• that I “by some means” may find a way in the will of God to come to you (1:9)
  • my prayer to God for Israel is that they may be saved (10:1)


  • 1:15–23, that believers may …
    • have the spirit of wisdom and revelation in the knowledge of Him
    • have the eyes of your understanding enlightened
    • know what is the hope of His calling
    • know what are the riches of the glory of His inheritance in the saints
    • know what is the exceeding greatness of His power toward us who believe
  • 3:14–21, that believers may …
    • be strengthened with might in the inner man through His Spirit
      • that Christ may dwell in your hearts through Faith
    • have power to grasp the boundless love of Christ
      • being rooted and grounded in love
      • that you may be filled with all the fullness of God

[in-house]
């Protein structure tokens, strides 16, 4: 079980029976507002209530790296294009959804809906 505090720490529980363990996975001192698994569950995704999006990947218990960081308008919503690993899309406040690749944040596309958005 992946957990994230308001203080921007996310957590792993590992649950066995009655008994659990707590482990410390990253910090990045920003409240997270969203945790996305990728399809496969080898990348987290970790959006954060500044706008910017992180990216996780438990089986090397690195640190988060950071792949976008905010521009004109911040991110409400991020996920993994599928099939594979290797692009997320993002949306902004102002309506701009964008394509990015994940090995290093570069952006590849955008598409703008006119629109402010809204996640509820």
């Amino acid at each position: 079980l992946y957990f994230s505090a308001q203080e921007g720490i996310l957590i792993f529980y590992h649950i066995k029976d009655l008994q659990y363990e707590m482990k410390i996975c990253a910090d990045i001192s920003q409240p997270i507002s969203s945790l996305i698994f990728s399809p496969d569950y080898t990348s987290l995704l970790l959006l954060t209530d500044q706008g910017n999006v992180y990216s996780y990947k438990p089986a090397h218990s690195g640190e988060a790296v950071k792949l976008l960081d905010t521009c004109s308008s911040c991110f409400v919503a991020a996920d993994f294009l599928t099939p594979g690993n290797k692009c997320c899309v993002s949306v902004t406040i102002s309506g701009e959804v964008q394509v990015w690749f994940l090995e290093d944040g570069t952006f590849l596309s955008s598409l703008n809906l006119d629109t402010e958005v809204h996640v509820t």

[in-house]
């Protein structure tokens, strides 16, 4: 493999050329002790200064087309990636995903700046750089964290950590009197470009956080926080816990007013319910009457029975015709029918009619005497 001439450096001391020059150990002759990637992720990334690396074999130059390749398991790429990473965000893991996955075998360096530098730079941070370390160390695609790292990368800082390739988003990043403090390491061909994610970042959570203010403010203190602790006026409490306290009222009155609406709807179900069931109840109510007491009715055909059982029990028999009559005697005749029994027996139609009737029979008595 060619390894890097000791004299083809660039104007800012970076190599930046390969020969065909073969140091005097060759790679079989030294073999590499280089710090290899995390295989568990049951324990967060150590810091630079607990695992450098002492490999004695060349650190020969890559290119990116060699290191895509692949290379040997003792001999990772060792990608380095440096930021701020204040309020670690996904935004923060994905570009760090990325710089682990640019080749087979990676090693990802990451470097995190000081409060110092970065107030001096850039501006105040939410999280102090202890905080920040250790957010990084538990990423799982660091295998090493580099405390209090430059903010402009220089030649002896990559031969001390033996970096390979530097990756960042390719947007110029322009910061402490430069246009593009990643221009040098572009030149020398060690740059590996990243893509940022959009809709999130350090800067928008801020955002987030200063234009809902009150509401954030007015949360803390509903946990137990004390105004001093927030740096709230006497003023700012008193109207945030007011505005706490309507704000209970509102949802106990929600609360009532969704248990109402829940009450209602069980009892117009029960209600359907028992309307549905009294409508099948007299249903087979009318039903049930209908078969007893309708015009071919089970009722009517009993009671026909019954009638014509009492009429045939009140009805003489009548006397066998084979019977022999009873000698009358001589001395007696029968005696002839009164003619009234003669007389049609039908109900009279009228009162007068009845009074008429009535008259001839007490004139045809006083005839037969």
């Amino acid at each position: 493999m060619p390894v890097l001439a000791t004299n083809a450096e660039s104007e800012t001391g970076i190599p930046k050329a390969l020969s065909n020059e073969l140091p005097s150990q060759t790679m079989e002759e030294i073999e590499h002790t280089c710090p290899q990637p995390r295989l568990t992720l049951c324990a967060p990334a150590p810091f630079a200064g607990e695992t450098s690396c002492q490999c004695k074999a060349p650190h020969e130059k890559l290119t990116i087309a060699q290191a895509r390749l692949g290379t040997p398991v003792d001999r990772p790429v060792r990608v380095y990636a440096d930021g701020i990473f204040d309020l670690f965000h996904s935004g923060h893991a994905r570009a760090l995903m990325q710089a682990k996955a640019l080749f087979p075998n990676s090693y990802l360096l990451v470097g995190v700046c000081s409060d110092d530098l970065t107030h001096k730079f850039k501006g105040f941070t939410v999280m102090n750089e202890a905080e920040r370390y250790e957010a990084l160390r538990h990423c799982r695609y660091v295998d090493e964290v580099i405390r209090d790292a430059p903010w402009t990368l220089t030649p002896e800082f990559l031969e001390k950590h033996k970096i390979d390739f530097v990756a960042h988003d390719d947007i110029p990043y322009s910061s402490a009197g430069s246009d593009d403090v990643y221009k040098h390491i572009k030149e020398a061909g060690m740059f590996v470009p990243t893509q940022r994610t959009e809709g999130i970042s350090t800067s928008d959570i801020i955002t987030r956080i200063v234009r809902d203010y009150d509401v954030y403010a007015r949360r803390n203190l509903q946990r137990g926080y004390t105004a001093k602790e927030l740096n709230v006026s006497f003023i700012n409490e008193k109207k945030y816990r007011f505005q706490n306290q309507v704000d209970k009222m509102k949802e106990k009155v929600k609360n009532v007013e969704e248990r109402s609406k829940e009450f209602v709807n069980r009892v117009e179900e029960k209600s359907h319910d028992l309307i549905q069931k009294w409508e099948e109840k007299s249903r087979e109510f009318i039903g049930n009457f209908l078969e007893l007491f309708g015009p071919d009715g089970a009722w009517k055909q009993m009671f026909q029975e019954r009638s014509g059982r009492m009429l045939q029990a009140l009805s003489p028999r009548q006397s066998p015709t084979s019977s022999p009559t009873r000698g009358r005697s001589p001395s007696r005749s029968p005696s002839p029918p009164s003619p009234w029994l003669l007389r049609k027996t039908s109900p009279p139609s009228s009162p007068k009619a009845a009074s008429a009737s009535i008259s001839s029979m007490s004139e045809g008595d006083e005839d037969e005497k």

• that you may be filled with the knowledge of His will in all wisdom and spiritual understanding (1:9)
  • that you may have a walk worthy of the Lord (1:10–12)
    • pleasing Him fully
    • being fruitful in every good work
    • increasing in the knowledge of God
    • strengthened with all might by His power
      • for all patience and longsuffering with joy
    • giving thanks to the Father for qualifying us to be partakers of the inheritance of the saints


  • that your love may abound more and more in knowledge and all discernment (1:9)
  • that you may approve excellent things (1:10)